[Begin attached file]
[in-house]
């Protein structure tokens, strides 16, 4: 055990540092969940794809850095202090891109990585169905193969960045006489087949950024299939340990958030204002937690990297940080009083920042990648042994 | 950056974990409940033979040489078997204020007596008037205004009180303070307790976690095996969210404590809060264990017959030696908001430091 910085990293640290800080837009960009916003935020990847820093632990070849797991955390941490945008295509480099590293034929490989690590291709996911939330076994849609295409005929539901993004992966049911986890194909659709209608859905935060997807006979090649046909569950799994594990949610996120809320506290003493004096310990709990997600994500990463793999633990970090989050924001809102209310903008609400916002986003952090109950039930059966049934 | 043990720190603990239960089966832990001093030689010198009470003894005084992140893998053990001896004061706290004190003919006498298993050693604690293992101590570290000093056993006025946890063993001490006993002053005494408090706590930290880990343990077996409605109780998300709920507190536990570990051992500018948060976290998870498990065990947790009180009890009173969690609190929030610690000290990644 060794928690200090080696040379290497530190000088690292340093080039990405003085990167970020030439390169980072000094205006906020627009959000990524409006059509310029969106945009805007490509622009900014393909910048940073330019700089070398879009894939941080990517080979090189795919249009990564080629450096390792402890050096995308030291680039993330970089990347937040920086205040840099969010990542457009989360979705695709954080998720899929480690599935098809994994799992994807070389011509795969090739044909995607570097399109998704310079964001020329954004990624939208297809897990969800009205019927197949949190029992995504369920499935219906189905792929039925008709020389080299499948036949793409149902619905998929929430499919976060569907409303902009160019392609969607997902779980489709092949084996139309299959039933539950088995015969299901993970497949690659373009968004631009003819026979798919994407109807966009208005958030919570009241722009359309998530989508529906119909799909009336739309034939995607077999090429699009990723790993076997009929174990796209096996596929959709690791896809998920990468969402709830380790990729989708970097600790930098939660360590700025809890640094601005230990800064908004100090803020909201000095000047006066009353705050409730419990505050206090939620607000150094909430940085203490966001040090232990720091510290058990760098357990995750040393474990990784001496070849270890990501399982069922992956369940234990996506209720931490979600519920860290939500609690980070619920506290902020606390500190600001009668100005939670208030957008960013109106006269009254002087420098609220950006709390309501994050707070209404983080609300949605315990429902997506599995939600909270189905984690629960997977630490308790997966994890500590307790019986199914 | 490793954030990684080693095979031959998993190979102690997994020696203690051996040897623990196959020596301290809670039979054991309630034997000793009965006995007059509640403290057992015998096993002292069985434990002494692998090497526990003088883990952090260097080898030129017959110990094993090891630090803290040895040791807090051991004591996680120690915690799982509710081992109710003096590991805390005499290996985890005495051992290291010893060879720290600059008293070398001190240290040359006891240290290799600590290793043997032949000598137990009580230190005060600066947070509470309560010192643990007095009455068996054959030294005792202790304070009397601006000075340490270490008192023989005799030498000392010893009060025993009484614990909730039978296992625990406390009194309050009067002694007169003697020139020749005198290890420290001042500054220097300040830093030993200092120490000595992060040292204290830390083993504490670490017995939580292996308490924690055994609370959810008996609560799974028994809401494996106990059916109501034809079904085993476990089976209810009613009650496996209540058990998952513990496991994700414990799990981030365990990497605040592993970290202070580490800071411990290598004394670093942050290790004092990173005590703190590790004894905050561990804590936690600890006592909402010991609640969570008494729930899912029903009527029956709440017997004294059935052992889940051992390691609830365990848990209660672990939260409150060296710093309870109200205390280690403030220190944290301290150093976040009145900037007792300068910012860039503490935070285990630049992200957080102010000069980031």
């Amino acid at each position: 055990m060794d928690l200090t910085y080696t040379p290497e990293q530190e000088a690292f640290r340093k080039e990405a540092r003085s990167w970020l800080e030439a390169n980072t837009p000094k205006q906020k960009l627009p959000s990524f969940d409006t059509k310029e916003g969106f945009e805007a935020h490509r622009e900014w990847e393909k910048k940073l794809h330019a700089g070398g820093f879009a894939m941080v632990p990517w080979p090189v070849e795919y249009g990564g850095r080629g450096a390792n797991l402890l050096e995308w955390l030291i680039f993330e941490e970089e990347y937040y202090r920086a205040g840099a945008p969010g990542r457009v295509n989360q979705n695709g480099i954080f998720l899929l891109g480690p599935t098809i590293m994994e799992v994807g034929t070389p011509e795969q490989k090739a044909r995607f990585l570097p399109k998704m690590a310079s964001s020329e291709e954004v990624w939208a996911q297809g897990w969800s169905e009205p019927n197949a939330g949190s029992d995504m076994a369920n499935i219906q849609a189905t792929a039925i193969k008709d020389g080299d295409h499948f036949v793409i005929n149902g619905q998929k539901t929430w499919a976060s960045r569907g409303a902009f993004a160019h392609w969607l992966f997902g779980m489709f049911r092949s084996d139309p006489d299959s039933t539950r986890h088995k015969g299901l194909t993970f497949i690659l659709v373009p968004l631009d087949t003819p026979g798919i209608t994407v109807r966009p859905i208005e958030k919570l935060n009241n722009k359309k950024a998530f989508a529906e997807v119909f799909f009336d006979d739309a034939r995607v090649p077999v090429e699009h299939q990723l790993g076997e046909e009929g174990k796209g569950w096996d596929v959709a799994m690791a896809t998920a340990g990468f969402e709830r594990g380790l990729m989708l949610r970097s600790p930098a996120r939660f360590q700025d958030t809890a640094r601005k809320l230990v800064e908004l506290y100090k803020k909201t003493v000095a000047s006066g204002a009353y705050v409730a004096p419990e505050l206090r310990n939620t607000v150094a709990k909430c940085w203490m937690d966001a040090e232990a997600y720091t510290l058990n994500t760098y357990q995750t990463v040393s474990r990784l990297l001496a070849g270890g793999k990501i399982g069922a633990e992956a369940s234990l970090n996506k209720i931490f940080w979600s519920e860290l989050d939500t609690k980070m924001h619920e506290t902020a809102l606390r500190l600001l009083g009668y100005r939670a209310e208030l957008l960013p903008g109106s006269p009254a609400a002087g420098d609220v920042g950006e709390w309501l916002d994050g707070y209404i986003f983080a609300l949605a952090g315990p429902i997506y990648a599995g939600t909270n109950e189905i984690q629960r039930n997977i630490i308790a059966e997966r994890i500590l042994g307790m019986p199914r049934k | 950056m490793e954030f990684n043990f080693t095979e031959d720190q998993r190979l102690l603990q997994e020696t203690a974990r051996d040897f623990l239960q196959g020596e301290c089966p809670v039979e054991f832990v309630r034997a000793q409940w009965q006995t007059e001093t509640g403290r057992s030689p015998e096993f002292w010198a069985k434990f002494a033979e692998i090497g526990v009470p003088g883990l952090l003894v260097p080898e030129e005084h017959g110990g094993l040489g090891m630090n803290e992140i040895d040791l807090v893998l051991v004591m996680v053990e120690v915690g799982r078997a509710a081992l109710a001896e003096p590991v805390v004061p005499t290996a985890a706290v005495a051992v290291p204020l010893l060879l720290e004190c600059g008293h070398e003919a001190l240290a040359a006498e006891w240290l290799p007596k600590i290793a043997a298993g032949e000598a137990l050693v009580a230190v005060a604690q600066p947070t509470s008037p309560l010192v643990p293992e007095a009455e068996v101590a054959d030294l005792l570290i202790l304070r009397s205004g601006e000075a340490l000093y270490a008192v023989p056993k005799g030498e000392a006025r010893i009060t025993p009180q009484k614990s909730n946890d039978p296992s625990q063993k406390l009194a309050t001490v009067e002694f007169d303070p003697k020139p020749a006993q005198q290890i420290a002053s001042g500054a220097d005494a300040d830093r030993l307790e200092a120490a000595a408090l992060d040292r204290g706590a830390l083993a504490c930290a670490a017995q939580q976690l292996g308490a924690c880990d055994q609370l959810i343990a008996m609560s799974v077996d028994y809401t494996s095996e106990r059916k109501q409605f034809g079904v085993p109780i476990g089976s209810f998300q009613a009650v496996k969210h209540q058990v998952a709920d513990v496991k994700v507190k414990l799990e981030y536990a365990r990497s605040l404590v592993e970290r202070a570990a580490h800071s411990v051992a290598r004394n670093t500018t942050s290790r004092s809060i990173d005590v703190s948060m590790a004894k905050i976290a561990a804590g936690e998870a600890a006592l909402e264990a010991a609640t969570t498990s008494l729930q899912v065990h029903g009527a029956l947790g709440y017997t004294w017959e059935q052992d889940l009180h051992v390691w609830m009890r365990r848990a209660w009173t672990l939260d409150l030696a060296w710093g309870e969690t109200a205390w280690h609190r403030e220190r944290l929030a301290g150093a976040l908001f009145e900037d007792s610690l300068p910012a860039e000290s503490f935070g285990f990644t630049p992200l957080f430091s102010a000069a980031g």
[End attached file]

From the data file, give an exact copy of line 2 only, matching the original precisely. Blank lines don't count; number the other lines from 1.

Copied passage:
């Protein structure tokens, strides 16, 4: 055990540092969940794809850095202090891109990585169905193969960045006489087949950024299939340990958030204002937690990297940080009083920042990648042994 | 950056974990409940033979040489078997204020007596008037205004009180303070307790976690095996969210404590809060264990017959030696908001430091 910085990293640290800080837009960009916003935020990847820093632990070849797991955390941490945008295509480099590293034929490989690590291709996911939330076994849609295409005929539901993004992966049911986890194909659709209608859905935060997807006979090649046909569950799994594990949610996120809320506290003493004096310990709990997600994500990463793999633990970090989050924001809102209310903008609400916002986003952090109950039930059966049934 | 043990720190603990239960089966832990001093030689010198009470003894005084992140893998053990001896004061706290004190003919006498298993050693604690293992101590570290000093056993006025946890063993001490006993002053005494408090706590930290880990343990077996409605109780998300709920507190536990570990051992500018948060976290998870498990065990947790009180009890009173969690609190929030610690000290990644 060794928690200090080696040379290497530190000088690292340093080039990405003085990167970020030439390169980072000094205006906020627009959000990524409006059509310029969106945009805007490509622009900014393909910048940073330019700089070398879009894939941080990517080979090189795919249009990564080629450096390792402890050096995308030291680039993330970089990347937040920086205040840099969010990542457009989360979705695709954080998720899929480690599935098809994994799992994807070389011509795969090739044909995607570097399109998704310079964001020329954004990624939208297809897990969800009205019927197949949190029992995504369920499935219906189905792929039925008709020389080299499948036949793409149902619905998929929430499919976060569907409303902009160019392609969607997902779980489709092949084996139309299959039933539950088995015969299901993970497949690659373009968004631009003819026979798919994407109807966009208005958030919570009241722009359309998530989508529906119909799909009336739309034939995607077999090429699009990723790993076997009929174990796209096996596929959709690791896809998920990468969402709830380790990729989708970097600790930098939660360590700025809890640094601005230990800064908004100090803020909201000095000047006066009353705050409730419990505050206090939620607000150094909430940085203490966001040090232990720091510290058990760098357990995750040393474990990784001496070849270890990501399982069922992956369940234990996506209720931490979600519920860290939500609690980070619920506290902020606390500190600001009668100005939670208030957008960013109106006269009254002087420098609220950006709390309501994050707070209404983080609300949605315990429902997506599995939600909270189905984690629960997977630490308790997966994890500590307790019986199914 | 490793954030990684080693095979031959998993190979102690997994020696203690051996040897623990196959020596301290809670039979054991309630034997000793009965006995007059509640403290057992015998096993002292069985434990002494692998090497526990003088883990952090260097080898030129017959110990094993090891630090803290040895040791807090051991004591996680120690915690799982509710081992109710003096590991805390005499290996985890005495051992290291010893060879720290600059008293070398001190240290040359006891240290290799600590290793043997032949000598137990009580230190005060600066947070509470309560010192643990007095009455068996054959030294005792202790304070009397601006000075340490270490008192023989005799030498000392010893009060025993009484614990909730039978296992625990406390009194309050009067002694007169003697020139020749005198290890420290001042500054220097300040830093030993200092120490000595992060040292204290830390083993504490670490017995939580292996308490924690055994609370959810008996609560799974028994809401494996106990059916109501034809079904085993476990089976209810009613009650496996209540058990998952513990496991994700414990799990981030365990990497605040592993970290202070580490800071411990290598004394670093942050290790004092990173005590703190590790004894905050561990804590936690600890006592909402010991609640969570008494729930899912029903009527029956709440017997004294059935052992889940051992390691609830365990848990209660672990939260409150060296710093309870109200205390280690403030220190944290301290150093976040009145900037007792300068910012860039503490935070285990630049992200957080102010000069980031």